A Study of Cultural Dilution and Influencer Advertising in Samit Basu’s ‘Chosen Spirits’

Shajith M.S, G Bhuvaneswari


The rapid growth of cultural consumption has led to a nearly seamless generation of hyperrealities. This generation is accentuated through the swift and inundated barrage of advertisements that have permeated all modes of expression in mainstream media. This article explores cultural dilution in the context of the convergence of art, advertising, and hyperrealities. Drawing on a textual analysis of Samit Basu's novel ‘Chosen Spirits’(2020), Baudrillard’s notions of hyperreality espoused in ‘Simulacra and Simulation’(1994), and a close study of influencer advertising and its effects, this study dissects the intricate relationship between art and commerce and its subsequent implications for cultural significance. The paper argues that blending art and advertising creates a continuous flow of hyperrealities, eventually diluting the represented culture. This process leads to the convergence of the once distinct realms of art, culture, and commerce, wherein culture becomes a consumable object. Advertising leeches, dilutes, and duplicates significant elements from its source, further blurring the boundaries between the two domains. The symbiotic relationship between advertising, culture and consumption is catalysed by technology. Consequently, the gormandised culture's value diminishes, and the communication gap between producers and consumers widens. In addition to transforming the nature of artistic expression, it impacts the authenticity and integrity of cultural production. The complex dynamics that shape contemporary cultural landscapes are unveiled by analysing how advertising and hyperrealities intertwine with art and culture. This subsequently invites critical reflection upon the implications of cultural dilution, the commodification of art, and the role of technology in reshaping cultural identities.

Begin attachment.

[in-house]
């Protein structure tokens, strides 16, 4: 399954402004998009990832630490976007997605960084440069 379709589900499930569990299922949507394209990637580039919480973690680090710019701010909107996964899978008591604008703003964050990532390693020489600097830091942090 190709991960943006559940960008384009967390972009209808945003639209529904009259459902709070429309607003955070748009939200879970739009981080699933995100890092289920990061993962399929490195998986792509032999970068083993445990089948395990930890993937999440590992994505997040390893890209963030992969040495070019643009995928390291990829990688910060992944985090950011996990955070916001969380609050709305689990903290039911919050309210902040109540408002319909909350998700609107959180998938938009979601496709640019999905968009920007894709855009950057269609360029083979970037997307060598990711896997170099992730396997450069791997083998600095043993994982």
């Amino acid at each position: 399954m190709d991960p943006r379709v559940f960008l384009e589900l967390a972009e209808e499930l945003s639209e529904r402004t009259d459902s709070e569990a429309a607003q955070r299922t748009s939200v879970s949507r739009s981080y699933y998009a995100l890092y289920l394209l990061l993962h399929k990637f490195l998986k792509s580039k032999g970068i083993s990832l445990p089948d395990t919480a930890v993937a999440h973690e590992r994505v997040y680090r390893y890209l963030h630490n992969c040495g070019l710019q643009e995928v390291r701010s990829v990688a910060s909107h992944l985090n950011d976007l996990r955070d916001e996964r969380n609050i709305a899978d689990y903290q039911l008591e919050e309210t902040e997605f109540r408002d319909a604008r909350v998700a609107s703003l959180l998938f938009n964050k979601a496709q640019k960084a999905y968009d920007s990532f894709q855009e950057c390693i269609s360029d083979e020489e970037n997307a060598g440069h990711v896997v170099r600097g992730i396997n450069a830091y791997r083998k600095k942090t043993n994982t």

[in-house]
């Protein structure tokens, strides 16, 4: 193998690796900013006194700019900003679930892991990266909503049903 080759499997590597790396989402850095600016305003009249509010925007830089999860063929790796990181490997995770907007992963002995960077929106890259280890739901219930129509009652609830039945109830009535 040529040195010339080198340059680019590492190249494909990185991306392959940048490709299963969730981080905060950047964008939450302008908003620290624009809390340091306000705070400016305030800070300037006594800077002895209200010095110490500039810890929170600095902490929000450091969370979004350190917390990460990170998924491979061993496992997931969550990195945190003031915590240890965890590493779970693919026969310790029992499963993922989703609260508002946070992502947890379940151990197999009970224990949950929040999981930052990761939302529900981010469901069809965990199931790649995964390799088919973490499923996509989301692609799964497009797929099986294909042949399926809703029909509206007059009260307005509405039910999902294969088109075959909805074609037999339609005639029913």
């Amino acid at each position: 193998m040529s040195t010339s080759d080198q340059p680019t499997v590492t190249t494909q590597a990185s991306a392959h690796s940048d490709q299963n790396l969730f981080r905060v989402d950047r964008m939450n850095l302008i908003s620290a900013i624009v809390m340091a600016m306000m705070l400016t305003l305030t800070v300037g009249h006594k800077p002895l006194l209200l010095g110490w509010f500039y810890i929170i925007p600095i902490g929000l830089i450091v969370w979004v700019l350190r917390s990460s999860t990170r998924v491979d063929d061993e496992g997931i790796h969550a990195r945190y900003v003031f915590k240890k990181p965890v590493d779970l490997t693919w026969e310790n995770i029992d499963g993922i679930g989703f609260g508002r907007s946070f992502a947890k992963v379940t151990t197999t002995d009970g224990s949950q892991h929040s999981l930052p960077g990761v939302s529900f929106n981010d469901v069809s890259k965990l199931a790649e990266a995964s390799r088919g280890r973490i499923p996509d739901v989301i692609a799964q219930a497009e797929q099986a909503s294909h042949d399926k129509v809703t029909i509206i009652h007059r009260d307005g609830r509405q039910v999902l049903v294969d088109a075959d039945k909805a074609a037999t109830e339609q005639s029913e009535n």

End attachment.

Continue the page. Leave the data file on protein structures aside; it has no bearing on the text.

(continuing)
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DOI: https://doi.org/10.5430/wjel.v13n8p257

World Journal of English Language
ISSN 1925-0703(Print)  ISSN 1925-0711(Online)

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